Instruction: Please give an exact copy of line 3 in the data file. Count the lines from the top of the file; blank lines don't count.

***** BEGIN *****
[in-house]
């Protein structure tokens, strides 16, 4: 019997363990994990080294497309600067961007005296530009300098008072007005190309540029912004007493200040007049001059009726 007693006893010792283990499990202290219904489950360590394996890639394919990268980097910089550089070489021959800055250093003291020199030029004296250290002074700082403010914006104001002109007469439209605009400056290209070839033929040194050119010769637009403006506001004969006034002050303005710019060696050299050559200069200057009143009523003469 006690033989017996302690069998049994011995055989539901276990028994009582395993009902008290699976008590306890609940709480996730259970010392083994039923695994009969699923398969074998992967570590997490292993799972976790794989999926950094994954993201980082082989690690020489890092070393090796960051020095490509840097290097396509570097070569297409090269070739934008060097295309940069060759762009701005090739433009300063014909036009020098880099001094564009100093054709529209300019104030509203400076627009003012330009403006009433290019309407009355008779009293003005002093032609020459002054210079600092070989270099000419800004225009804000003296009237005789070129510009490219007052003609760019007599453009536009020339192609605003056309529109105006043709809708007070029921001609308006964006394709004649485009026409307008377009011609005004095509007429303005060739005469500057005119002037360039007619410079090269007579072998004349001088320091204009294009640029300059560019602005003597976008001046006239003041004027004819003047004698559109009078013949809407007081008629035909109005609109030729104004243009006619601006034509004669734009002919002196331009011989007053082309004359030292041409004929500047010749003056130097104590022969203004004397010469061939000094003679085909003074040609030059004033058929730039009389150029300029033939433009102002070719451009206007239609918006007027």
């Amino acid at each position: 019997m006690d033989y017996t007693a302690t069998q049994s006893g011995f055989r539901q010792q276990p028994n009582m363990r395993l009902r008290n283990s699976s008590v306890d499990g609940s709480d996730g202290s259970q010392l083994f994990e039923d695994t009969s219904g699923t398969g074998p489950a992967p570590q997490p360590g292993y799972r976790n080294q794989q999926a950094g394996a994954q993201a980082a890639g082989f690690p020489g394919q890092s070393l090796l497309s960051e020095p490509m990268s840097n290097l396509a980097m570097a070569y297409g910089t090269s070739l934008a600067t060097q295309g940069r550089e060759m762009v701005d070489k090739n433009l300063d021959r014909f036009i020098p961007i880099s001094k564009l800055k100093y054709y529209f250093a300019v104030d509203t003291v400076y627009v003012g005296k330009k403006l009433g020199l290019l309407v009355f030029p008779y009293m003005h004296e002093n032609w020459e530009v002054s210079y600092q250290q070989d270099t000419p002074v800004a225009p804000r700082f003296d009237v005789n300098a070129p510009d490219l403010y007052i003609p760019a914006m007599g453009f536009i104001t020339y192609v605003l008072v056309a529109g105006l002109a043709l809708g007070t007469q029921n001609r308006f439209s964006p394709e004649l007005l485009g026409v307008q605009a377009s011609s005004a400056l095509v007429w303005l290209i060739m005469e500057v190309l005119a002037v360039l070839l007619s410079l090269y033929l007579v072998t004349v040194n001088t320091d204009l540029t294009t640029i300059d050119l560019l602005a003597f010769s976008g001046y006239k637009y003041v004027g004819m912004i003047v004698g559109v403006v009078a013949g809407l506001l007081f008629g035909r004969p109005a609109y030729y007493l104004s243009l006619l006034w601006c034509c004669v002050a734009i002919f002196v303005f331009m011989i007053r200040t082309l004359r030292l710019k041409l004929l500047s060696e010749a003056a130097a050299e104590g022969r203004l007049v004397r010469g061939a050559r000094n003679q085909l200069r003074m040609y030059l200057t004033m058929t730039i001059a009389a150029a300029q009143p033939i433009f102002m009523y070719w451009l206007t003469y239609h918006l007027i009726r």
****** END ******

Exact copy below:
């Amino acid at each position: 019997m006690d033989y017996t007693a302690t069998q049994s006893g011995f055989r539901q010792q276990p028994n009582m363990r395993l009902r008290n283990s699976s008590v306890d499990g609940s709480d996730g202290s259970q010392l083994f994990e039923d695994t009969s219904g699923t398969g074998p489950a992967p570590q997490p360590g292993y799972r976790n080294q794989q999926a950094g394996a994954q993201a980082a890639g082989f690690p020489g394919q890092s070393l090796l497309s960051e020095p490509m990268s840097n290097l396509a980097m570097a070569y297409g910089t090269s070739l934008a600067t060097q295309g940069r550089e060759m762009v701005d070489k090739n433009l300063d021959r014909f036009i020098p961007i880099s001094k564009l800055k100093y054709y529209f250093a300019v104030d509203t003291v400076y627009v003012g005296k330009k403006l009433g020199l290019l309407v009355f030029p008779y009293m003005h004296e002093n032609w020459e530009v002054s210079y600092q250290q070989d270099t000419p002074v800004a225009p804000r700082f003296d009237v005789n300098a070129p510009d490219l403010y007052i003609p760019a914006m007599g453009f536009i104001t020339y192609v605003l008072v056309a529109g105006l002109a043709l809708g007070t007469q029921n001609r308006f439209s964006p394709e004649l007005l485009g026409v307008q605009a377009s011609s005004a400056l095509v007429w303005l290209i060739m005469e500057v190309l005119a002037v360039l070839l007619s410079l090269y033929l007579v072998t004349v040194n001088t320091d204009l540029t294009t640029i300059d050119l560019l602005a003597f010769s976008g001046y006239k637009y003041v004027g004819m912004i003047v004698g559109v403006v009078a013949g809407l506001l007081f008629g035909r004969p109005a609109y030729y007493l104004s243009l006619l006034w601006c034509c004669v002050a734009i002919f002196v303005f331009m011989i007053r200040t082309l004359r030292l710019k041409l004929l500047s060696e010749a003056a130097a050299e104590g022969r203004l007049v004397r010469g061939a050559r000094n003679q085909l200069r003074m040609y030059l200057t004033m058929t730039i001059a009389a150029a300029q009143p033939i433009f102002m009523y070719w451009l206007t003469y239609h918006l007027i009726r």